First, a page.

Meet the Blacksmiths Who Transform Guns into Garden Tools

It takes 2,000 degrees of heat—and dozens of volunteers

Bishop Curry holding tools crafted from gun partsPhotograph by Joe Buglewicz
Bishop Curry holding tools crafted from gun parts

The Right Rev. Jim Curry lights the furnace of his portable blacksmith’s shop in the parking lot of Christ Episcopal Church in Guilford, Connecticut. The furnace glows orange and lets off a low roar. It’ll get up to 2,000 degrees, hot enough to soften the metal of a tray of disassembled shotgun parts so they can be hammered against an anvil and remolded.

A crowd is watching, and Curry picks out a 9-year-old named Oliver to help him.

“This is really magic,” Curry says. “Right before your very eyes, you’re gonna see Oliver transform this gun, this instrument of potential harm, into something that could never be a gun ever again. It’s gonna be a trowel.”

Curry lines a sawed-off portion of a shotgun barrel against the anvil and hands Oliver the hammer. Oliver swings cautiously at first, flakes of red-hot metal falling around his feet. The metal shotgun barrel starts to bend. He reshapes it into a trowel you could use to plant flowers in a garden.

“It was exciting,” Oliver says. “I love the fact that you can take metal that’s random and shape it into something useful.”

Curry, a retired Episcopal bishop, is a co-founder of Swords to Plowshares Northeast, the organization putting on this event, which helps police departments manage their gun buyback programs and repurpose the weapons into gardening tools. Those doing the repurposing are often prisoners, volunteer blacksmiths or, as on this summer day last year, eager participants plucked out of the crowd. The finished tools are donated to community gardens and agricultural high schools, and the harvested vegetables donated to soup kitchens and homeless shelters, according to the group’s website.

"People need to know that we can change. There is hope."

Curry says he was inspired by a Mennonite group in Colorado that reforged guns into garden tools. The phrase “swords to plowshares” has a biblical ­origin.

“It comes from the prophet Isaiah, who was talking about a terribly troubled, violent, uncertain society,” he says. “And what he said is they’ll beat their swords into plowshares and their spears into pruning hooks. Nation shall not raise up sword against nation, neither shall they learn war anymore.” A wonderful sentiment, considering that in 2021 almost 49,000 Americans were killed by guns.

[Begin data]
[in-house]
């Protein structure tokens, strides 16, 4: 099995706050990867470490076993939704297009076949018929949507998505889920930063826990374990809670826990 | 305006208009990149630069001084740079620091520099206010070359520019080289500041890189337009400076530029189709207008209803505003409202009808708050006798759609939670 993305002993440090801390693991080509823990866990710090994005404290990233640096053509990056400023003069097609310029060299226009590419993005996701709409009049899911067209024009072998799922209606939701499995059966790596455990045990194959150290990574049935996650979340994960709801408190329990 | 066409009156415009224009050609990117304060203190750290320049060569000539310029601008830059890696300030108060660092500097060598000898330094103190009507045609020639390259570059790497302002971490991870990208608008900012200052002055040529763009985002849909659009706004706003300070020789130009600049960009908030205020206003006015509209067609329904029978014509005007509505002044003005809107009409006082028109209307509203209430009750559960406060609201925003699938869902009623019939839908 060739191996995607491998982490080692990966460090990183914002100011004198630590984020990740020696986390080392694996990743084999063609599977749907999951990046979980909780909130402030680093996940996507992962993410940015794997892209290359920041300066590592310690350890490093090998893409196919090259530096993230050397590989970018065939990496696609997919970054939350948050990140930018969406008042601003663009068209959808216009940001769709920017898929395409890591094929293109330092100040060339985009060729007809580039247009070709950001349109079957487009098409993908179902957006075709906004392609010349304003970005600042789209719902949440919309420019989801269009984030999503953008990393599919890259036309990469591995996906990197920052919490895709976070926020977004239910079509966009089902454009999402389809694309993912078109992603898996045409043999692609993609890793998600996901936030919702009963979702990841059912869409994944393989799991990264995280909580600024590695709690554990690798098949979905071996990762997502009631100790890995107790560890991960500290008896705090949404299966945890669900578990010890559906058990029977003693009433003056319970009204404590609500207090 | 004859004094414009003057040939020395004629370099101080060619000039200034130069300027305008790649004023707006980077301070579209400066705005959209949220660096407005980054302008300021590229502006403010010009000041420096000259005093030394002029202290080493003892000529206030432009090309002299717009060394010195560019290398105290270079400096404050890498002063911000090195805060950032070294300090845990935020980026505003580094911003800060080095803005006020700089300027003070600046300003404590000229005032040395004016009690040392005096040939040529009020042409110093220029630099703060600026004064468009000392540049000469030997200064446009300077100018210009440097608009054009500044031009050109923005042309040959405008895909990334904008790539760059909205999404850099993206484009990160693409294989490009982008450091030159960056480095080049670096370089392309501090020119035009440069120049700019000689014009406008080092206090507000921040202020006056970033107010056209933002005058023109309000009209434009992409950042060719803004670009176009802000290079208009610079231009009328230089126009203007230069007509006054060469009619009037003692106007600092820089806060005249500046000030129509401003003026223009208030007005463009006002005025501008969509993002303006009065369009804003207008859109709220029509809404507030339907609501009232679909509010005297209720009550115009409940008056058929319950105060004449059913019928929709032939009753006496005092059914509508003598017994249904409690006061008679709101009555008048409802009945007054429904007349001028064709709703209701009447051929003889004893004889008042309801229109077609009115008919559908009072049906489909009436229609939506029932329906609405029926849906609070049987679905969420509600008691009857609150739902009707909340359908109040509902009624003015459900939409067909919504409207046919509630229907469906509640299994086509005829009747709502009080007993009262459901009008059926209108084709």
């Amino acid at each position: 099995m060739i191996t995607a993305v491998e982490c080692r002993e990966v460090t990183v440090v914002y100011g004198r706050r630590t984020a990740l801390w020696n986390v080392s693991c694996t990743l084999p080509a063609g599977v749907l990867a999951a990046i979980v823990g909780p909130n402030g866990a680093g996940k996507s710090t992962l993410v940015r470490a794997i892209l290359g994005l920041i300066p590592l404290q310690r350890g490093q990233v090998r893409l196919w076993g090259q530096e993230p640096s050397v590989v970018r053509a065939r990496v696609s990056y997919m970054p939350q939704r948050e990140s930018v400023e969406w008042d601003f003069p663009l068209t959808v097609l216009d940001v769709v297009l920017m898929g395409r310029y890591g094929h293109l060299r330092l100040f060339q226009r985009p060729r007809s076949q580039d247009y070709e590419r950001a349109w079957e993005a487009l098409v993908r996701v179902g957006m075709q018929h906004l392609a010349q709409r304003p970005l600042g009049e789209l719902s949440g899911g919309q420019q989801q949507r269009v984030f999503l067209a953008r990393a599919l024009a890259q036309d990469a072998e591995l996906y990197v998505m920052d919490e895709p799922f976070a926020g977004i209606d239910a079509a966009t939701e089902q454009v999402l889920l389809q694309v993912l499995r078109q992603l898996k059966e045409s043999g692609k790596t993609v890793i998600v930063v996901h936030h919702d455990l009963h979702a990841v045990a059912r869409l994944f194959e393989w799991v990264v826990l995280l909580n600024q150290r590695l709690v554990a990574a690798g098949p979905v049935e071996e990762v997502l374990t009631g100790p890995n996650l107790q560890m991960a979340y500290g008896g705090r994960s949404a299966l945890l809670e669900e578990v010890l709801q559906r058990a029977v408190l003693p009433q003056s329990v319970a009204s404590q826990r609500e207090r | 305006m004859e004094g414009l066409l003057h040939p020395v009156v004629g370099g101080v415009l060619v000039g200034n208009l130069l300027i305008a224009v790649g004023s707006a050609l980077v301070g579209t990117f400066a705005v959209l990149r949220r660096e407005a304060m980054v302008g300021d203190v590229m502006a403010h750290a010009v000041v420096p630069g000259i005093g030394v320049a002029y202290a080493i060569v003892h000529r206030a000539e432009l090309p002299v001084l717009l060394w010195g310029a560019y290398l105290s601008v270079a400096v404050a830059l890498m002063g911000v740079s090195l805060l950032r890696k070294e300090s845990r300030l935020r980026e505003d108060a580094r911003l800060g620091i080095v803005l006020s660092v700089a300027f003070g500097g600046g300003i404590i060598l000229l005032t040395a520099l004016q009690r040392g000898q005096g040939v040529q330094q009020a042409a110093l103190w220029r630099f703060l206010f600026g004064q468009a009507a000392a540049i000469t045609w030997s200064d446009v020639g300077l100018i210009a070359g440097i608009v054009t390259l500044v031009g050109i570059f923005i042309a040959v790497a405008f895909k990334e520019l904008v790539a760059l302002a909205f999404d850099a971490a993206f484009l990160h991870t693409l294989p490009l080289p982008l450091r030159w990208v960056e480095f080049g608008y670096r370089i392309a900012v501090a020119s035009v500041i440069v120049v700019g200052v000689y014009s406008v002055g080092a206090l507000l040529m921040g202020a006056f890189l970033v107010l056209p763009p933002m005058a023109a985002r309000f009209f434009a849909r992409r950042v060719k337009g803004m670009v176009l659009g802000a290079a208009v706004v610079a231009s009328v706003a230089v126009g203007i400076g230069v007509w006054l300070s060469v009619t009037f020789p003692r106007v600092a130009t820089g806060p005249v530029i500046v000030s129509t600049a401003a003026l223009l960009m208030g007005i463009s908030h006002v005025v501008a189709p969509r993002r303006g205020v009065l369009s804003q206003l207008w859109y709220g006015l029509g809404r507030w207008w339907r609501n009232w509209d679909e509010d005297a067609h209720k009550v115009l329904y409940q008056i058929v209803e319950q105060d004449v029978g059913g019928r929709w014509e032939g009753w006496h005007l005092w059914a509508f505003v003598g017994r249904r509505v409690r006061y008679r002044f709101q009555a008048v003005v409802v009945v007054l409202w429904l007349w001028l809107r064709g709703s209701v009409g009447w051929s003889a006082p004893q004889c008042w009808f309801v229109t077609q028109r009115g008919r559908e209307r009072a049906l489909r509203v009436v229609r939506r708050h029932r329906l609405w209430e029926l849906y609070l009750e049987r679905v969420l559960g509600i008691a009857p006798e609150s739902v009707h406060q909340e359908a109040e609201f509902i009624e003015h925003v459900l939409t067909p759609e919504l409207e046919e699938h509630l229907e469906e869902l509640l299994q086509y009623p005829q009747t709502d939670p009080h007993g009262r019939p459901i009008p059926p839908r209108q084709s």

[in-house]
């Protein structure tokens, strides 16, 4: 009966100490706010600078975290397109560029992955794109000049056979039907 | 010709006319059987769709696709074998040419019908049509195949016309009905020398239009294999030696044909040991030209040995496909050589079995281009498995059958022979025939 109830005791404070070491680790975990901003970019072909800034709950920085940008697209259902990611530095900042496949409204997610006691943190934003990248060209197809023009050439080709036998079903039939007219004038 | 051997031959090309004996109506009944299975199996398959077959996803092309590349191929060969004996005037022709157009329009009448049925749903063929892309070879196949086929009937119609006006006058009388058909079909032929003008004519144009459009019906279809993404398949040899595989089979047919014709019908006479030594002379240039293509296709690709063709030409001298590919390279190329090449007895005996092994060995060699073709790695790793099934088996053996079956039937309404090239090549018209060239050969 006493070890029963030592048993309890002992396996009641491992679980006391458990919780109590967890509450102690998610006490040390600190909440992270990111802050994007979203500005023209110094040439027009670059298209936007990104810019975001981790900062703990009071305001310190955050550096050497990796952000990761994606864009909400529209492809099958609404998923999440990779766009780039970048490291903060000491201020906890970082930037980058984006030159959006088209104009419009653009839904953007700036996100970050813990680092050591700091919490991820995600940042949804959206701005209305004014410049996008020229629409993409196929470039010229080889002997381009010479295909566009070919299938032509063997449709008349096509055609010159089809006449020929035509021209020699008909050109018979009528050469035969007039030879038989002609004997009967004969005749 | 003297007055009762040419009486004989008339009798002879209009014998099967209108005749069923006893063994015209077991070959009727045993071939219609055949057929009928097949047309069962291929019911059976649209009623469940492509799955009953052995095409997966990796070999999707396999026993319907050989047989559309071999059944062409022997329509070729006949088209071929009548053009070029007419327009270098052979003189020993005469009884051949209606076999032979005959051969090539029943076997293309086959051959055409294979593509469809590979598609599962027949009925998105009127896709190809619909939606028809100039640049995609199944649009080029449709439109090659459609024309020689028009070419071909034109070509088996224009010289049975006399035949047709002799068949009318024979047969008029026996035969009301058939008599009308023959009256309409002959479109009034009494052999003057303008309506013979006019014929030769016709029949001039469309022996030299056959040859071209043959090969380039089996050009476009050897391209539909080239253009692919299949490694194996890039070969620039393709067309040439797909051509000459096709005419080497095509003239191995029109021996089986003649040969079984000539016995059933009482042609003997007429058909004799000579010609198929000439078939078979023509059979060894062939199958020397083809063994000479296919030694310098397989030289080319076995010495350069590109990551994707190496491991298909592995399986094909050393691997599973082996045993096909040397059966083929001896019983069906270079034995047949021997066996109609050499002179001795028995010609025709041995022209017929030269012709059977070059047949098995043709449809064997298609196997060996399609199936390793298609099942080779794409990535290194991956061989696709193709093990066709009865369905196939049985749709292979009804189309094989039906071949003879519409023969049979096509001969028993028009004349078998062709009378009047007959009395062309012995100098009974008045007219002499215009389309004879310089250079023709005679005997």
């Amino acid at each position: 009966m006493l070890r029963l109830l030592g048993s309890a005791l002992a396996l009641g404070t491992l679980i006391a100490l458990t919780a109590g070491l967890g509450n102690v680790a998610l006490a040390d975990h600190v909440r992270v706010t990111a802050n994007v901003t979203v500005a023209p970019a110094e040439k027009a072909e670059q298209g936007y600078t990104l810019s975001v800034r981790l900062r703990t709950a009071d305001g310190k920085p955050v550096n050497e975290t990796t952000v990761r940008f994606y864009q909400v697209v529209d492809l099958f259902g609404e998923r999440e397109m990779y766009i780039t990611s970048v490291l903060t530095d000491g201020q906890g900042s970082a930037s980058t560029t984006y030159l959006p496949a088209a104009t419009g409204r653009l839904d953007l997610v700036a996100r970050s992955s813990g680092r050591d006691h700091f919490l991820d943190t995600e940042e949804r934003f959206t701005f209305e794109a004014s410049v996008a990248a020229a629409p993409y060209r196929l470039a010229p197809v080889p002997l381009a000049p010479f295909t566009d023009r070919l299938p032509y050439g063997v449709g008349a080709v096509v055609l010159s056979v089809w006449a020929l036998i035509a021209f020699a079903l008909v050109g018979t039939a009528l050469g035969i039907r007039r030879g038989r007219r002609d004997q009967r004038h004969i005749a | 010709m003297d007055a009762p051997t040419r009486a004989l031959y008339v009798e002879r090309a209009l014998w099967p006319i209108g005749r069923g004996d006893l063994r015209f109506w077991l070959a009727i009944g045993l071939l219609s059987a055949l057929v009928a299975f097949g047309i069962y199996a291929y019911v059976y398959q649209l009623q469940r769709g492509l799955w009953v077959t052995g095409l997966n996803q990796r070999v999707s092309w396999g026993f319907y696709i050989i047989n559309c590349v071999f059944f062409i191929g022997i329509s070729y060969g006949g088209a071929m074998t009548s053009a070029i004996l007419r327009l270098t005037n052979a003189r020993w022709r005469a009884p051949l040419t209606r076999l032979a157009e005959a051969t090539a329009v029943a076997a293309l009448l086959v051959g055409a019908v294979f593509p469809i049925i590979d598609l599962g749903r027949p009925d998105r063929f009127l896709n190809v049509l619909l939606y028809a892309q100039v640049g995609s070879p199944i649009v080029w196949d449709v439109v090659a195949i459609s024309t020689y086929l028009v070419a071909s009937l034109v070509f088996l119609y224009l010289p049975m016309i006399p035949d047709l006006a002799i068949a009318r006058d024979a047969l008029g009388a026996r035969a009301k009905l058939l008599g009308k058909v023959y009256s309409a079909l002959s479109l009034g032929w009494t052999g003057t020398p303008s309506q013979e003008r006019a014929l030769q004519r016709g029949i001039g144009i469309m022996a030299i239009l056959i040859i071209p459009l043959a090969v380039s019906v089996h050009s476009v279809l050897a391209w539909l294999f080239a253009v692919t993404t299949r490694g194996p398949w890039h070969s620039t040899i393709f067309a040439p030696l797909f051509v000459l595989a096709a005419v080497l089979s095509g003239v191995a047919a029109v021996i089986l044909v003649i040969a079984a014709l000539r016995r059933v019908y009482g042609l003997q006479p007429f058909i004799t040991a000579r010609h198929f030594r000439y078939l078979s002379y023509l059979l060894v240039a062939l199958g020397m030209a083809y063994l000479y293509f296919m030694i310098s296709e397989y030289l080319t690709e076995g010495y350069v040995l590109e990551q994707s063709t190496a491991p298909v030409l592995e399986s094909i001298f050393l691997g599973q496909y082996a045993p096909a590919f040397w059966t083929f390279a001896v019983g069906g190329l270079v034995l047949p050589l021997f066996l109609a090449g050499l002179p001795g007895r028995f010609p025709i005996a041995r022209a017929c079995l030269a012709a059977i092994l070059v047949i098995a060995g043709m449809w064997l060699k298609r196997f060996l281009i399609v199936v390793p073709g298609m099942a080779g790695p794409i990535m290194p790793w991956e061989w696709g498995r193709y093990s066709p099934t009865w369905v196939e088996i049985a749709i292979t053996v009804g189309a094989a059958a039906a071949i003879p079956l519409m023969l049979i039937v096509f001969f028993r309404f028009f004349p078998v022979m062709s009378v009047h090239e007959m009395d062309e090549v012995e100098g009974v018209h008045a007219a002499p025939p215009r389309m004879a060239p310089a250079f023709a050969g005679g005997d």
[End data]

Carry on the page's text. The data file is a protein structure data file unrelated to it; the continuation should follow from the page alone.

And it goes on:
Retired Episcopal priest Mary Ann Osborne first volunteered with Swords to Plowshares when a family member fell victim to gun violence. She helps collect guns through police buybacks.

“You see the guns lying there—­­AR-­15s, handguns, antique guns­—and then you see them get broken down,” she says. “And then you see people here go to the anvil and hammer them, and then you see people digging their gardens and something grows. You actually see the transformation.”

She says the hammer, anvil and forge are powerful symbols that the epidemic of gun violence can be reshaped into something positive and peaceful. “When there’s such despair now in our country, people need to know that we can change. There is hope,” she says.

Curry wears a constant reminder of that hope around his neck. It’s two large pieces of metal molded into the shape of a cross. When Mozambique’s civil war ended in the 1990s, artists gathered guns used in the war and found ways to repurpose them into works of art, like this cross.

“It’s made out of pieces of an AK-47, the piston that creates the automatic action and the sights” used for killing, he says. “But God takes that element and then God’s love breaks it apart, reshapes it, then transforms it into the sign of greatest hope—the cross. And that’s why I wear it.”

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Originally Published in Reader's Digest